That’s awesome, isn’t it?!
Well, not when you’re not really aware of what you’re saying (or how you’re saying it!)

Have you sat back and listened to the things you’ve said in a day and thought of your positive:negative ratio?

Let’s put this into some maths terms…


If ((-ve words x10) > +ve)
- Wife = under valued


But if (+ve > (-ve words x10))

Wife = valued

Now clearly this is not the whole picture, but a good place to start!

And I’m being serious – negative words carry a weight far more than the positive ones, because they stick!

Proverbs 18:21
Death and life are in the power of the tongue, and those who love it will eat its fruits.

I’m still learning this one. My ratio still isn’t great… But it is worth fighting for!

You did what?!

So this post goes first in my soon-to-be-growing public catalogue of marital fails…

And what a way to start!!

Let’s set the scene first… Mid-January, I realise how many mistakes I’ve been making as a husband and start writing this blog as an outlet for processing and as a reminder to keep at the simple things…

After a good few weeks of progress I go away for 10 weeks on business, and do quite well on the whole, good contact, good communication, presents for all… Job done!

What a great guy I am.

Plane home. Great. Feeling pretty awesome about myself.

First day with the family. Pretty good. Presents a success. Oh yeah – got this husband/dad thing nailed…

Day 2. Have a few days off planned, to ‘reconnect with family’, but what do I do? 8am. Start decorating my home office… Wait a minute… What’s was that I hear you screaming?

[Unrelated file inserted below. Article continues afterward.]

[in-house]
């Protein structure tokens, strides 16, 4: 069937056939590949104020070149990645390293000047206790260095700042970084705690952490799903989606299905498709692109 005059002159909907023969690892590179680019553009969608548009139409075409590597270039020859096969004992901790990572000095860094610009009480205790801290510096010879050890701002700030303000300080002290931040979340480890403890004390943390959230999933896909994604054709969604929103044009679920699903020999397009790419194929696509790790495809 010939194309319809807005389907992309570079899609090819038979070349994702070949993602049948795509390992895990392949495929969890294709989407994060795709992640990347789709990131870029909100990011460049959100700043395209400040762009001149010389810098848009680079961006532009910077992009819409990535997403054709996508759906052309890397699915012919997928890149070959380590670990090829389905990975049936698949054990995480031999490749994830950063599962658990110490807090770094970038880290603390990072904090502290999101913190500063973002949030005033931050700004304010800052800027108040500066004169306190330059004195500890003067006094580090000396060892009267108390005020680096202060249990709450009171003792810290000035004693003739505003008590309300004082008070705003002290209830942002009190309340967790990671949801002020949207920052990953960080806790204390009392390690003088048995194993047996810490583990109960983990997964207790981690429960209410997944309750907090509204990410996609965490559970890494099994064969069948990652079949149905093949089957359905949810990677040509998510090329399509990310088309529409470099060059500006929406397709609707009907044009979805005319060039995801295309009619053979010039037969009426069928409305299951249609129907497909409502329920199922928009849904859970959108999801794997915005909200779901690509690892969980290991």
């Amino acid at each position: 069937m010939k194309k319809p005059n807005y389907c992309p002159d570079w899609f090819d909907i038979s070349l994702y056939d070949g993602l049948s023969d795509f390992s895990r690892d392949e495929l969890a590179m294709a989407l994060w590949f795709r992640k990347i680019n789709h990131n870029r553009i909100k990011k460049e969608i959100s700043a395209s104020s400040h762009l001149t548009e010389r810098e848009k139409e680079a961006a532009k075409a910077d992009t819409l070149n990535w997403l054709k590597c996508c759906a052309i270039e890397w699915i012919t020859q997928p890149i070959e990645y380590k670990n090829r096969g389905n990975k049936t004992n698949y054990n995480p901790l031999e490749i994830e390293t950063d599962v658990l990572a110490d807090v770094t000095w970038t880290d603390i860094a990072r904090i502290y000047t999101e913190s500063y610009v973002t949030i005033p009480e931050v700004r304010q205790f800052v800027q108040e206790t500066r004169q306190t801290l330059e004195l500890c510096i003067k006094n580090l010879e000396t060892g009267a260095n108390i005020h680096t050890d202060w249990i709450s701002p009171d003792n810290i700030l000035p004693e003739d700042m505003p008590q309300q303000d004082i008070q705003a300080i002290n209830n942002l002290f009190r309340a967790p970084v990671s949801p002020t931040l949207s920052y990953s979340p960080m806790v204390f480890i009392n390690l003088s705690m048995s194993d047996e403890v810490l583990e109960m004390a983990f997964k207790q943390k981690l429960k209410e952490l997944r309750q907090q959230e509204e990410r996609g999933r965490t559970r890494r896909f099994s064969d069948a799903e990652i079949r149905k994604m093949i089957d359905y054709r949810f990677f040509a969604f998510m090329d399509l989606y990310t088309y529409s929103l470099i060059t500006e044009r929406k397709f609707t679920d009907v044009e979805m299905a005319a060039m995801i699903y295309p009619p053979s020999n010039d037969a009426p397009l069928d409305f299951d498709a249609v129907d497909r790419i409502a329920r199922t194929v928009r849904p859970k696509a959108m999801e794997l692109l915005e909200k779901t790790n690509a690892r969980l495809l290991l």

I’ll repeat myself. Day 2. Started decorating my home office…

Yes, I really did embark on a work-based home project within 36 hours of landing home after 10 days away, during the time that I had booked to ‘reconnect with family’.

And yes, even my boss would be disappointed with my priority choice here.

And yes, I realise how high a percentage of readers are banging their hands against their heads in disbelief…

I thought I was doing so well up until then…

Yes, I know, this is one of those fails Homer Simpson would have been proud of.

Now, I had my reasons, and some really good ones too: I have some meetings in a few days that I needed to sort out the room for… Plus we had sick kids so we couldn’t really do much else out of the house… Also I prefer to get this kind of thing done quicker so it’s not hanging over, and it was a full moon on the second Sunday of the month, which everyone knows is the best time to start decorating… You see, really solid case I have here…